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  •   Cycling Sites
    By Rob Pegoraro
    Washington Post Staff Writer
    March 26, 1999

     
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    The trick with cycling sites is separating the hard-core sites – where it's assumed that you bike 200 or 300 miles in a week – from those aimed at more recreational users. These sites are more geared toward entry-level cyclists but still offer something for riders who log more miles on two wheels than on four.

    BICYCLING MAGAZINE'S BIKEFINDER
    http://www.bike-finder.com/
    So you want a bike? Start at this immensely helpful site, which collects data on nearly every bicycle made (but not "house" brands such as REI's), then quizzes you on your interests – starting with stuff as basic as "where do you ride?" – and finally generates a short list of suitable bikes.

    WASHINGTON D.C.'s URBAN ATB PAGE
    http://www.his.com/~jmenzies/urbanatb/
    So you want to go somewhere on that bike? Gaithersburg cyclist James Menzies maintains this collection of suggested local rides, complete with maps, cue sheets and – most useful to beginners – notes on the amount of hills you'll encounter. There's also a good set of century-length (100-mile) rides here.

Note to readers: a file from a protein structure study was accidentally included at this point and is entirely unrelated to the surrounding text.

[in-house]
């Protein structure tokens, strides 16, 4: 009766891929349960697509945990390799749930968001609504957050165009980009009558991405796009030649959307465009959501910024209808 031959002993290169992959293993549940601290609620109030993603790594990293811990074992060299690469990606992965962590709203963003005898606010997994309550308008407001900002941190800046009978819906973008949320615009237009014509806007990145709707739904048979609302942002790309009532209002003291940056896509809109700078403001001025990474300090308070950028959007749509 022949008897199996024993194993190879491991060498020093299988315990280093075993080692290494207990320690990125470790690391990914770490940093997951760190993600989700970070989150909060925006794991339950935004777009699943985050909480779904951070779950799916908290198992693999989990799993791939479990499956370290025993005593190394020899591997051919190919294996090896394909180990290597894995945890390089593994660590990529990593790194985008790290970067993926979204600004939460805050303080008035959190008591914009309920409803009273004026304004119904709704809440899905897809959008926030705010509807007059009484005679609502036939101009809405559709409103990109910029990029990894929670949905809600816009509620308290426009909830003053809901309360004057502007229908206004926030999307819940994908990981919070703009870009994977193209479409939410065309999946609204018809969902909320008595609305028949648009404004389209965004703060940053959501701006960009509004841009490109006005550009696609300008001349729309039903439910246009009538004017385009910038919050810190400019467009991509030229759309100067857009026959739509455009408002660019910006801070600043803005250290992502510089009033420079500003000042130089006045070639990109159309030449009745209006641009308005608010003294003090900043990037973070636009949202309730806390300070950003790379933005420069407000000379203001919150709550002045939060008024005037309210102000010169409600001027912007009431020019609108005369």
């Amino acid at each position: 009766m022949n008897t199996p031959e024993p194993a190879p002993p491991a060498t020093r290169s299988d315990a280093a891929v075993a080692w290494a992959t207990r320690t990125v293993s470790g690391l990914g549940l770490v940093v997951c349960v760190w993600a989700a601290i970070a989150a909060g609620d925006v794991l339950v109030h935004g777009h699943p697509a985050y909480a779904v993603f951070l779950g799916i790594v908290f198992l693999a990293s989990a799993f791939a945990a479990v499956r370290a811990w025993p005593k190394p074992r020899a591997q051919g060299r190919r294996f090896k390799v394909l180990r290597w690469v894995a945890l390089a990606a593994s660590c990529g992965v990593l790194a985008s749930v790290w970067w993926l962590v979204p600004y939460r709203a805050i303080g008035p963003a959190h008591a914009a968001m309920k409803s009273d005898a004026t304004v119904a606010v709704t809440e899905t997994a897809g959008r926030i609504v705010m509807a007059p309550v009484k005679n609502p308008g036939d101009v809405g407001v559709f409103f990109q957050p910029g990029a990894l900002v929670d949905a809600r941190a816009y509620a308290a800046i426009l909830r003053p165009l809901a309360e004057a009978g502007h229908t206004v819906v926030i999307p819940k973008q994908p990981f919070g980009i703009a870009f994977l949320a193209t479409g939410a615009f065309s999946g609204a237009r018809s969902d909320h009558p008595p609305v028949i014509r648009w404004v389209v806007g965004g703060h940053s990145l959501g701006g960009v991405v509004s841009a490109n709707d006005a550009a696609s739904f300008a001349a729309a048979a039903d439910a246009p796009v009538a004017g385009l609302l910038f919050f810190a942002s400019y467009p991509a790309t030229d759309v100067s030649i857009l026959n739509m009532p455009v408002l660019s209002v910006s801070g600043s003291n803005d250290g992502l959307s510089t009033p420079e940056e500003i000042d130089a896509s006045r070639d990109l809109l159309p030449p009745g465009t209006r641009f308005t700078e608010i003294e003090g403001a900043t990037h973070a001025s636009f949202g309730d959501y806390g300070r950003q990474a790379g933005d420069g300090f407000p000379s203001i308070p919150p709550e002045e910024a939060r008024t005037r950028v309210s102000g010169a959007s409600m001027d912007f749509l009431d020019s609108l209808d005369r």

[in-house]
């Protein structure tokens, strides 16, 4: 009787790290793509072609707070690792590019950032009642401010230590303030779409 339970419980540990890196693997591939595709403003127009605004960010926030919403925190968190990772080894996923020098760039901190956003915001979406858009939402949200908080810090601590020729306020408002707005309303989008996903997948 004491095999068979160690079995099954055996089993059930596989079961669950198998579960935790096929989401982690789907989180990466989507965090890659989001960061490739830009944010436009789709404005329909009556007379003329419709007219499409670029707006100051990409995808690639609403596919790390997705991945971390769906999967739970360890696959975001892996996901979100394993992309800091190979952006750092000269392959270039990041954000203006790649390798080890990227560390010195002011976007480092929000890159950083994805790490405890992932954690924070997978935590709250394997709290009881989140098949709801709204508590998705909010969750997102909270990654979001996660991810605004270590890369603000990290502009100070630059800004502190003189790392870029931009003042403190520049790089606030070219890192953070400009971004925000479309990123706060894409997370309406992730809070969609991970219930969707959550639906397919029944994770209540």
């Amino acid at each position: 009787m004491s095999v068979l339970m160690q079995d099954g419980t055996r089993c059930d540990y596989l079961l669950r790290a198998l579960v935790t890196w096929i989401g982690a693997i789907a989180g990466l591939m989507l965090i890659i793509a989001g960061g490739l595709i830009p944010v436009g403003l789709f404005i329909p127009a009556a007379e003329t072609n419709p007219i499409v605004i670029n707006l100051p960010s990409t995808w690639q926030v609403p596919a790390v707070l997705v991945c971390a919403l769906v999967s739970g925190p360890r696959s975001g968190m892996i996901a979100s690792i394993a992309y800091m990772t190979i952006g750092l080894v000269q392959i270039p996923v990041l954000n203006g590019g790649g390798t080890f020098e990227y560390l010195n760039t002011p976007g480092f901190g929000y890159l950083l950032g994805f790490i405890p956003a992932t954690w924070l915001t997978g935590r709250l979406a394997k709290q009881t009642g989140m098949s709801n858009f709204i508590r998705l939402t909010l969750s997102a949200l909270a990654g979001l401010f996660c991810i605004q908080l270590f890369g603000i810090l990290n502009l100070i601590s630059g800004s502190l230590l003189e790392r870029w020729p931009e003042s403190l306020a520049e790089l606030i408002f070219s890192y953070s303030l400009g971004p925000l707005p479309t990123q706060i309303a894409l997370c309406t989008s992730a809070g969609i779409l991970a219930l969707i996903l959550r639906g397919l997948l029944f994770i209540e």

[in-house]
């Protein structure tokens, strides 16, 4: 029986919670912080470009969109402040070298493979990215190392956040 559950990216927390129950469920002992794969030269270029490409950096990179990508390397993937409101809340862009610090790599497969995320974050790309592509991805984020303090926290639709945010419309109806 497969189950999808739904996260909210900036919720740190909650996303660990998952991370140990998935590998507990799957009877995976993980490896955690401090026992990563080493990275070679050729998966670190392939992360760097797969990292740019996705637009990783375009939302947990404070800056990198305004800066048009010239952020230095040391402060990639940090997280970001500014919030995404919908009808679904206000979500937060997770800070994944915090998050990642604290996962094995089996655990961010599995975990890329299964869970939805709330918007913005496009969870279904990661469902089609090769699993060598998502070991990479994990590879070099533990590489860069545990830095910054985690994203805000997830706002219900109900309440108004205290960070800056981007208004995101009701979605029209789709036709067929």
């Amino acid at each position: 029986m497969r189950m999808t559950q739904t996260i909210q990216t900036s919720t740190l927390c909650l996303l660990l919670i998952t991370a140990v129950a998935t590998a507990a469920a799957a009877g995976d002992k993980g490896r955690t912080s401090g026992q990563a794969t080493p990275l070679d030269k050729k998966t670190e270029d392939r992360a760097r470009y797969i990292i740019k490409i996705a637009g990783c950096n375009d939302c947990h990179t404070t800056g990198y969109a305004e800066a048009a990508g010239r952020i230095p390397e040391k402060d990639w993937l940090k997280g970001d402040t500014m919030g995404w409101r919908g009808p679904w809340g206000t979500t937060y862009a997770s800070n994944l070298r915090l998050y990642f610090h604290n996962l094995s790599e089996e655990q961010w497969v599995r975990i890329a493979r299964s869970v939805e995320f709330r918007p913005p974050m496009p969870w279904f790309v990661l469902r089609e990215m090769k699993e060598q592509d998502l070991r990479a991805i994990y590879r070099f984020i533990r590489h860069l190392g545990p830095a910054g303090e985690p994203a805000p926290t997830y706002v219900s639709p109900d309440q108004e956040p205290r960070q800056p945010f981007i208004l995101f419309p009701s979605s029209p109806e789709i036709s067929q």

HARRIS CYCLERY ARTICLES
    http://www.sheldonbrown.com/harris_articles.html
    Indulge gearhead inclinations at this set of how-to articles by the staff of Harris Cyclery, a bike shop in Massachusetts. The most useful thing here is the glossary of cycling terms; more technically inclined readers can use author Sheldon Brown's discussions on tire sizes or adjusting cantilever brakes.

    REC.BICYCLES' FREQUENTLY ASKED QUESTIONS
    http://draco.acs.uci.edu/rbfaq/FAQ/
    This Frequently Asked Questions file, compiled by members of the rec.bicycles newsgroups, contains a long, somewhat confusing list of answers and explanations. Try starting toward the top, where, for instance, a "Do I really need to look that goofy?" heading leads to a brief discourse on biking shorts.

    WABA LOCAL LINKS
    http://www.waba.org/wabadocs/dcinfo.htm
    The Washington Area Bicyclist Association (pronounced "waba") keeps this short list of D.C.-area bike links, which includes traffic regulations, news coverage, local bike shops, trail-safety hints, suggestions for extended rides and more.

    © Copyright 1999 The Washington Post Company

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